Pope names Maltese bishop secretary-general of Synod of Bishops

Pope names Maltese bishop secretary-general of Synod of Bishops

Bishop Mario Grech of Gozo, Malta, was appointed by Pope Francis to replace Italian Cardinal Lorenzo Baldisseri as secretary-general of the Synod of Bishops. Grech is pictured in a 2019 file photo. (Credit: Paul Haring/CNS.)

Pope Francis has accepted the resignation of Italian Cardinal Lorenzo Baldisseri as secretary-general of the Synod of Bishops and appointed in his place its current pro-secretary-general, Maltese Bishop Mario Grech.

ROME — Pope Francis has accepted the resignation of Italian Cardinal Lorenzo Baldisseri as secretary-general of the Synod of Bishops and appointed in his place its current pro-secretary-general, Maltese Bishop Mario Grech.

The Vatican made the announcement Sept. 16.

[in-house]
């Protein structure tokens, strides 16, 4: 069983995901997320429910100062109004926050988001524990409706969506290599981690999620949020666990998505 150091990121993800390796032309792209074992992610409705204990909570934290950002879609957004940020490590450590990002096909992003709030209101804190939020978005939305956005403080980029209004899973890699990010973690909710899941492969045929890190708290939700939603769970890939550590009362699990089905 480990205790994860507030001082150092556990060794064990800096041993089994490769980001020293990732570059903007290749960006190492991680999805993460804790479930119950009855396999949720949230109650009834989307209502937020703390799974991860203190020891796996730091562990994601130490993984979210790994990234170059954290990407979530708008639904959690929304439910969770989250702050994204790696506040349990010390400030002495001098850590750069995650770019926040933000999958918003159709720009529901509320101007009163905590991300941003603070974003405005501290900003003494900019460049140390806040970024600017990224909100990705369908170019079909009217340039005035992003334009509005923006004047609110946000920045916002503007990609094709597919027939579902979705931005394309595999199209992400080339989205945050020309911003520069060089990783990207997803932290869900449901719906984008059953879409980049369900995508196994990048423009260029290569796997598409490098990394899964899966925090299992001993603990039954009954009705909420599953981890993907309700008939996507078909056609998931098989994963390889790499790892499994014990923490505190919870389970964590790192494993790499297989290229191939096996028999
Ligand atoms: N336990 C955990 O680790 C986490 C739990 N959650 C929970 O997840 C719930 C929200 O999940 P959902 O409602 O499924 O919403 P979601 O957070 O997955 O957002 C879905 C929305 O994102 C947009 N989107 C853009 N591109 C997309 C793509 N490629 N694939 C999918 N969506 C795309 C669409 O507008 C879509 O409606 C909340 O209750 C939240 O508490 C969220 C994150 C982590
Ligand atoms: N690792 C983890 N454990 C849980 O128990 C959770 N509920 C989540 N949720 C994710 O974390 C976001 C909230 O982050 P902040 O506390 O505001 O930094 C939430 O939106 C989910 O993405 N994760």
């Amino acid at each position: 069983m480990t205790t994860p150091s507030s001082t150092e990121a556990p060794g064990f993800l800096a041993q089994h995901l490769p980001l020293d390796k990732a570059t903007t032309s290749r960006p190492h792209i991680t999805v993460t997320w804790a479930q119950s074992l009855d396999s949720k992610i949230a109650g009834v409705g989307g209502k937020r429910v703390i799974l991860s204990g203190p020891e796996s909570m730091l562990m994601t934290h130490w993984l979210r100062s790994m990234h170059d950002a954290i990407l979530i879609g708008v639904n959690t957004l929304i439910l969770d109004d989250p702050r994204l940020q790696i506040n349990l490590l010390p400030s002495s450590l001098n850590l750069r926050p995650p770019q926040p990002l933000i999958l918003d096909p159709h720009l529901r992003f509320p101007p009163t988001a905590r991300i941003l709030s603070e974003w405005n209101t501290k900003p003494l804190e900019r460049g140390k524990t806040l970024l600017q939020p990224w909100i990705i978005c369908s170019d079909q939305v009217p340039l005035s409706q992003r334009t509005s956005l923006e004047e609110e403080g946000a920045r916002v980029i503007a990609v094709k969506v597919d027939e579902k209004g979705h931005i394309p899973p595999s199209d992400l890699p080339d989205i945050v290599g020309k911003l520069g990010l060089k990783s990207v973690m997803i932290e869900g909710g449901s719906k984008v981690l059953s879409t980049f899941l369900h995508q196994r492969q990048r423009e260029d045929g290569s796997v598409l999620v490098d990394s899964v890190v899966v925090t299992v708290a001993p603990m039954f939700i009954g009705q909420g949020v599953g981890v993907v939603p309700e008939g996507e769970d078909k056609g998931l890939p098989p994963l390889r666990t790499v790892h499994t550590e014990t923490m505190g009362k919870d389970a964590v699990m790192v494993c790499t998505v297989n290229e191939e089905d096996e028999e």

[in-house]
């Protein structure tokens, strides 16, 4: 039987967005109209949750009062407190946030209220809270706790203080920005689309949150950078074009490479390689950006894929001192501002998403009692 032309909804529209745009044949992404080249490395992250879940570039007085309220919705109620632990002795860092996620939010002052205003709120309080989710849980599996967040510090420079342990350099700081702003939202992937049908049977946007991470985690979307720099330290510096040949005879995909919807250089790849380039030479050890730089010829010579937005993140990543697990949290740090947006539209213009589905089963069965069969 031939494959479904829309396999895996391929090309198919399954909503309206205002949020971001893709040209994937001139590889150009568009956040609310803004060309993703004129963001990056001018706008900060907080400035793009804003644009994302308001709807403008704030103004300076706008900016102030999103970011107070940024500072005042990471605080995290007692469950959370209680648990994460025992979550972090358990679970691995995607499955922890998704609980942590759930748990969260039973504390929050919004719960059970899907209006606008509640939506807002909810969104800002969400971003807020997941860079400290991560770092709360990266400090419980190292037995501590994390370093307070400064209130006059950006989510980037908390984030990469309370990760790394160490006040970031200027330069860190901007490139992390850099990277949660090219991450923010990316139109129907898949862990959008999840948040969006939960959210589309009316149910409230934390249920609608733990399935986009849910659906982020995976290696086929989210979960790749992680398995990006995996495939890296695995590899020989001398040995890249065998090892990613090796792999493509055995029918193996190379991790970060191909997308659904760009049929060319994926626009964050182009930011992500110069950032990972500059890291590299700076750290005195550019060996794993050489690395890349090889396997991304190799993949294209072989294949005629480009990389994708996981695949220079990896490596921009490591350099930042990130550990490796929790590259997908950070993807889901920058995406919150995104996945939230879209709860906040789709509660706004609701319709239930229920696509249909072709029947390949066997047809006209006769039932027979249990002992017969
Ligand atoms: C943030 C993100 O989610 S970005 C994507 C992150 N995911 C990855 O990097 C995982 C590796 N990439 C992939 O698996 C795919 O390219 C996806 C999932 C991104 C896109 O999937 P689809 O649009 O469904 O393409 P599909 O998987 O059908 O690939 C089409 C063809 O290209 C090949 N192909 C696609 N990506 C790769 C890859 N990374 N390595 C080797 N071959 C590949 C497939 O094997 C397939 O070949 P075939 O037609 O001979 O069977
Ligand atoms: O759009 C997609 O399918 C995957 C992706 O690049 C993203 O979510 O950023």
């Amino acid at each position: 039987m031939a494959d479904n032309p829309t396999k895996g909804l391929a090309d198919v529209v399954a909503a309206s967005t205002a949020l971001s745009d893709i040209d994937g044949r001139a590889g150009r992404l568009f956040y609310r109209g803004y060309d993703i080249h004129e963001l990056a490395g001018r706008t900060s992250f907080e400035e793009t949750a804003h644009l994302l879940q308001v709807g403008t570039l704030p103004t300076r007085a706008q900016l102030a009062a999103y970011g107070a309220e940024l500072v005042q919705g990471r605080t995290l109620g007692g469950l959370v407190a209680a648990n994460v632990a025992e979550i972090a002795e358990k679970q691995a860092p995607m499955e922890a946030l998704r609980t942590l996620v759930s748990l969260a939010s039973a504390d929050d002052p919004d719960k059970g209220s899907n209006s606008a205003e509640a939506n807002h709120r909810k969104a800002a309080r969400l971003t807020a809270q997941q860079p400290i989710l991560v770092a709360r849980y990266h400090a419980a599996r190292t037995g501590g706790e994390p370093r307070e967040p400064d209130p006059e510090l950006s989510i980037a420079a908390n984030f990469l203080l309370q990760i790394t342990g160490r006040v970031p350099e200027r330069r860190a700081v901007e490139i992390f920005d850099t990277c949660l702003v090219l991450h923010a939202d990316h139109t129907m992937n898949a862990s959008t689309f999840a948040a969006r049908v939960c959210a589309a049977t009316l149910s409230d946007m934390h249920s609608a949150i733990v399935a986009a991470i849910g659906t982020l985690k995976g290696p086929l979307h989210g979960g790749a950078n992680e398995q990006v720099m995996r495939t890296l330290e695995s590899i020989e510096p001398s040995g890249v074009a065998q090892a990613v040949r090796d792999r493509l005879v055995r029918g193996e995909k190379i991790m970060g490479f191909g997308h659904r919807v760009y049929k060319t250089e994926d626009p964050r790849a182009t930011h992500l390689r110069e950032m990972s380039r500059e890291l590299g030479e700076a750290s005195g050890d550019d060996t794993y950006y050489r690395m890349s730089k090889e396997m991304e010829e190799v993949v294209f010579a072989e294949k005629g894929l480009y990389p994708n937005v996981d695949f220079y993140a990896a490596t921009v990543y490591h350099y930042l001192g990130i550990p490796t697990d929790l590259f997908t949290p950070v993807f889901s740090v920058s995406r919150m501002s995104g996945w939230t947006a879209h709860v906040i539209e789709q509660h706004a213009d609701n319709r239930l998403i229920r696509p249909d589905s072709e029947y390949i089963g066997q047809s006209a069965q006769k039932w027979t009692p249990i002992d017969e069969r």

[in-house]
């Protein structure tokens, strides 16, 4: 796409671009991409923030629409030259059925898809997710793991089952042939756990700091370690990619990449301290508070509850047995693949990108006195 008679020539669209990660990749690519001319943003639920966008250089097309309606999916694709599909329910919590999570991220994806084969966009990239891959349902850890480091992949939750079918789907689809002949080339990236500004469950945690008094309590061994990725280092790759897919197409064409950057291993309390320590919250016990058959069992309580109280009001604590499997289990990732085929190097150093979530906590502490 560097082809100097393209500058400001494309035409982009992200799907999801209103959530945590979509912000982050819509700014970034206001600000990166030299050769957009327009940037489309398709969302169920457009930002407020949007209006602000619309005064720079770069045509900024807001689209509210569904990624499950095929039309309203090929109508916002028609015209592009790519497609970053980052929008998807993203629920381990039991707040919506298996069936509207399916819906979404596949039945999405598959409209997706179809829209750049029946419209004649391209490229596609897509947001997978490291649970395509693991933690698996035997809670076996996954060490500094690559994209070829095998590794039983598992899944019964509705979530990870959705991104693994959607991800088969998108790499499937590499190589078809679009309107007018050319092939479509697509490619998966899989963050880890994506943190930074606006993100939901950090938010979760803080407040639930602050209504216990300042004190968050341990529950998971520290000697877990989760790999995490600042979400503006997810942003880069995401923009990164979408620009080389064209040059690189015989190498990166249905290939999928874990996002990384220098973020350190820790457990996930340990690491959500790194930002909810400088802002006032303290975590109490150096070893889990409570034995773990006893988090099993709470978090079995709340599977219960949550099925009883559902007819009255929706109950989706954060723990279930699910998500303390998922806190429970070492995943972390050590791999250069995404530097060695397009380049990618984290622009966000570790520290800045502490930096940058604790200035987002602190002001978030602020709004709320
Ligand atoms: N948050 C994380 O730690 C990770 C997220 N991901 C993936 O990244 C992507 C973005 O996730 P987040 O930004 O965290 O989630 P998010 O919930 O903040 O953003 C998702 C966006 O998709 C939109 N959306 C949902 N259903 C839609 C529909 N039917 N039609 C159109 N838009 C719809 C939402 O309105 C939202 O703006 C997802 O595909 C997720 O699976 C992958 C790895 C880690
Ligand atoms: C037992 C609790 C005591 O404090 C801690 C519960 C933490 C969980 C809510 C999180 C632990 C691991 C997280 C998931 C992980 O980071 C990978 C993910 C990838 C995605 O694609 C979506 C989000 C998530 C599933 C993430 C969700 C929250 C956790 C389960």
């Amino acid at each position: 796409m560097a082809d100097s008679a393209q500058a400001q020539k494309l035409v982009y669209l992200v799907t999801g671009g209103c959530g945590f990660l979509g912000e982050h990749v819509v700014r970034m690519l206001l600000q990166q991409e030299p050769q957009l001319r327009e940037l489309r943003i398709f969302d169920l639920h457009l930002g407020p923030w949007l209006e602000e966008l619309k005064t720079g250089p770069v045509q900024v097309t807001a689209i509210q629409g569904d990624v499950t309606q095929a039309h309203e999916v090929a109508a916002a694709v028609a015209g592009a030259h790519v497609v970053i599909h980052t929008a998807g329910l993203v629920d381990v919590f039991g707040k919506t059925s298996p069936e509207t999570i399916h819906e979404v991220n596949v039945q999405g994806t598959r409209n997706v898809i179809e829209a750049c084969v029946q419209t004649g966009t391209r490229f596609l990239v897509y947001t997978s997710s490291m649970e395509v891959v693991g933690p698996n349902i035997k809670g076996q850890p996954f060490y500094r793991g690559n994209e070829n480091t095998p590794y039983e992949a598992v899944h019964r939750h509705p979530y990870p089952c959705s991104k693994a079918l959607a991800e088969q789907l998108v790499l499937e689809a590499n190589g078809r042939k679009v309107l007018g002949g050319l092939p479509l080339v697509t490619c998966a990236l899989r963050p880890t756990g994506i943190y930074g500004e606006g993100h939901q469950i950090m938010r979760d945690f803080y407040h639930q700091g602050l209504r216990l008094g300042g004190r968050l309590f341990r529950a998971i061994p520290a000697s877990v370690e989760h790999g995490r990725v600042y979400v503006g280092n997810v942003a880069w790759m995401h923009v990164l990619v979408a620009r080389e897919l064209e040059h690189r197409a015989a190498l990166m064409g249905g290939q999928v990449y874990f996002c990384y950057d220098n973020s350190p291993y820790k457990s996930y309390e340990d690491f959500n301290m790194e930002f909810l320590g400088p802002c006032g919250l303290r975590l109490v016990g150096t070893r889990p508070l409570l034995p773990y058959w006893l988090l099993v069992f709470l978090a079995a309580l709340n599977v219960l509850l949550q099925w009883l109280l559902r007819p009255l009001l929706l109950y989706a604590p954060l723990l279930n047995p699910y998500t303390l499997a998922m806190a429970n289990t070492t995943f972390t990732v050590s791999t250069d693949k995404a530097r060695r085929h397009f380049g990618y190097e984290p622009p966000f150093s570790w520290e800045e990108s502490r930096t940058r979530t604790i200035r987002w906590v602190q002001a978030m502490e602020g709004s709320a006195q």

Baldisseri, who had been the secretary-general since 2013, was to celebrate his 80th birthday Sept. 29.

Grech, the 63-year-old former bishop of Gozo, Malta, was meant to succeed the Italian cardinal when the pope named him pro-secretary-general in October 2019.

That appointment allowed Grech to work alongside Baldisseri “to get to know directly the synodal institution and its members, as well as to obtain knowledge of the processes and instances of competence,” the Vatican said in an article released by the Vatican newspaper, L’Osservatore Romano last year.

As pro-secretary-general, Grech participated in the 2019 Synod of Bishops for the Amazon. That also helped the Maltese bishop “get to know directly the people involved in the synodal process in its celebratory phase, to accompany its implementation and subsequent developments, in full collaboration with the current secretary-general,” the Vatican had said.

By selecting a pro-secretary-general first before an eventual appointment as secretary-general, “Pope Francis confirms and strengthens the synodal methodology — first of all and in an exemplary way within the institution itself — so that the general secretariat can serenely carry out its service in a sign of continuity and newness, as is fitting for the healthy development of the ecclesial tradition,” the Vatican said.

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